Like the Rose of Sharon we are easy care/low maintenance. Well most of us anyway. One needs to take time to select a place with full sun to light shade and moist, well-drained soil. In my mother’s word; “Remember to follow the Lord and her will nourish and guide you.”
Plant in spring or fall: Remember to plant the seed of the Lord early and plant again to strengthen our line in the fall of life.
Space plants 6 to 10 feet apart, depending on the expected mature size of the plant: Remember to give each person room to grow. Allow them to find themselves, but with a guiding hand until maturity.
Dig a hole only as deep as the root ball and 2 to 3 times as wide: Remember to provide a sound base of family and surrounding them with others who can also provide love and support. It takes a village to raise a family.
If your soil is in very poor condition, amend the soil you’ve removed from the hole with a small amount of compost: You need to fertilize and adjust nutrients for each person. We learn in our own way. Reassure that you are there when needed. Some may need the Lord’s guidance but will fight it. Don’t preach, show by example, in this way you nourish and strengthen the soil and soul.
Otherwise don’t amend it at all. Carefully remove the plant from the container and set it in the hole. Fill it half full with soil, then water it well to settle the soil and eliminate air pockets. Let the water drain, then fill the remainder of hole with soil and water thoroughly: Just be there with comfort, nourishment and support, they will grow.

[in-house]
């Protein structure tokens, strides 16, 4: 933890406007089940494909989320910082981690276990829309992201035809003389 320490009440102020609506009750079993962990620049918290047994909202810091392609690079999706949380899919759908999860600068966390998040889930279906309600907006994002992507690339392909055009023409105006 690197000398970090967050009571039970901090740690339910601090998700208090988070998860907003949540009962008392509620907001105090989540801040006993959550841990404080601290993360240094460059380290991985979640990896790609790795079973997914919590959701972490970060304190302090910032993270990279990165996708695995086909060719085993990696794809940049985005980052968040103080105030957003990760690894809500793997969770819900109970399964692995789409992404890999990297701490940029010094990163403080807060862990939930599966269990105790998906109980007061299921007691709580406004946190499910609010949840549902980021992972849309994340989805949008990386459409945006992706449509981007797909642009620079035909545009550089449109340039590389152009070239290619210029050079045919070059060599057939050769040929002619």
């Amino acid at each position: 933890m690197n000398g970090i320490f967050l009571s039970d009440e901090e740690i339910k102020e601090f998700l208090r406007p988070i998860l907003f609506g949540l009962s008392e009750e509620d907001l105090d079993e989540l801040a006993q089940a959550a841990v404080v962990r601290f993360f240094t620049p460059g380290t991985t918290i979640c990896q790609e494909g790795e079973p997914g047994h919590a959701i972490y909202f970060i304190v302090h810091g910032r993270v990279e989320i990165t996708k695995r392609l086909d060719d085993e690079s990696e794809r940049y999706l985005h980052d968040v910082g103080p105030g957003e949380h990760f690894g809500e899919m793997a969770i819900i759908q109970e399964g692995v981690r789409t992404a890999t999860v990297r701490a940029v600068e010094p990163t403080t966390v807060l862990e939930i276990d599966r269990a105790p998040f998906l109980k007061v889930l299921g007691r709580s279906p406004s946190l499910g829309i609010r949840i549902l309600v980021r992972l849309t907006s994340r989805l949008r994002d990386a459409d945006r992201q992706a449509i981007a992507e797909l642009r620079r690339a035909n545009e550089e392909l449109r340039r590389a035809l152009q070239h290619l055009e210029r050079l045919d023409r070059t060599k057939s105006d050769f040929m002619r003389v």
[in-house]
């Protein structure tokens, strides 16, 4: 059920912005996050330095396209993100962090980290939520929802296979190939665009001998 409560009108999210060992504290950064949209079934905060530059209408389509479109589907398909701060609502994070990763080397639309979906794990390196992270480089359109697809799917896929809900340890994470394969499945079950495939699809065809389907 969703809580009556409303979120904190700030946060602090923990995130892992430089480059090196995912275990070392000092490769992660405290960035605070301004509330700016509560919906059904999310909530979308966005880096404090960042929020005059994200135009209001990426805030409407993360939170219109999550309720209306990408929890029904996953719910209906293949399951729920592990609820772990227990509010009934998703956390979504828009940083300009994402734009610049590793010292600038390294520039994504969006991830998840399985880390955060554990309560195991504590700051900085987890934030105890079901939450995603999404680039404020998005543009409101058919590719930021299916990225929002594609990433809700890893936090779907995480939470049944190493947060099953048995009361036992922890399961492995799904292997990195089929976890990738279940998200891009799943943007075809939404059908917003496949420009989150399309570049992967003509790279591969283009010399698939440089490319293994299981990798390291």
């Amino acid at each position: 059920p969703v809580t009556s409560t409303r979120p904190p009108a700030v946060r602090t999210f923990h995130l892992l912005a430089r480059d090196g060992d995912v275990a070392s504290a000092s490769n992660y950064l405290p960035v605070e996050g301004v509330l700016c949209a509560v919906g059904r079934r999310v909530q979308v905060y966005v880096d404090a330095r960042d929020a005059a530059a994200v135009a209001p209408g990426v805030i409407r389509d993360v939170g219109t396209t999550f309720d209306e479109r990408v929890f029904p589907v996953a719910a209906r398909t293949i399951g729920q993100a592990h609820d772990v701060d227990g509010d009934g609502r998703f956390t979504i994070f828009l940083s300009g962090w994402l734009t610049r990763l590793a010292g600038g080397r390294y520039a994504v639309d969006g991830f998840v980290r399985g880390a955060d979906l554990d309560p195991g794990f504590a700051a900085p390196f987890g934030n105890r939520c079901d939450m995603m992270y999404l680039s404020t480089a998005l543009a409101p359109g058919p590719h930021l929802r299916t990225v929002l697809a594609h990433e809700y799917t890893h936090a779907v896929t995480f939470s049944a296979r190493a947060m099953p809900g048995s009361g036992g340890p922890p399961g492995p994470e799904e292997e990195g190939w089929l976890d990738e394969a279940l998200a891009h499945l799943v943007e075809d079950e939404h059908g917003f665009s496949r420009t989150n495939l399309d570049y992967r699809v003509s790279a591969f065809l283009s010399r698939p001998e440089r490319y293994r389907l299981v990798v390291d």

Continue spreading your comfort, nourishment and support to each new family member, prune back a little (don’t be an airplane and hover over them.) Allow them time to make mistakes on their own. It is how we learn to become independent and start our own branch. We will learn to remove those dead flowers or branches (throw away what doesn’t work and try something new that will.)
With the nourishment to our body, minds and our soul; comfort and support as needed; and the strength of our love will blossom and grow for years to come, just as we have for years before us. From those who left their native land to traverse the unknown angry seas to a new land of plenty in the Lord’s garden to present day America we have survived, adjusted, strengthened our family our country and grown to maturity that is far beyond what we thought was possible.
When you see the Rose of Sharon bush growing wild at the beach or neatly trimmed in someone’s garden you will remember it is constantly adapting, changing, and growing stronger each day. It will survive. Some believe it is with God’s love and care, others that Mother Nature watches over her children. It doesn’t matter what your beliefs are-care, support and love are there each day from someone or some source to allow the Rose of Sharon to grow and endure.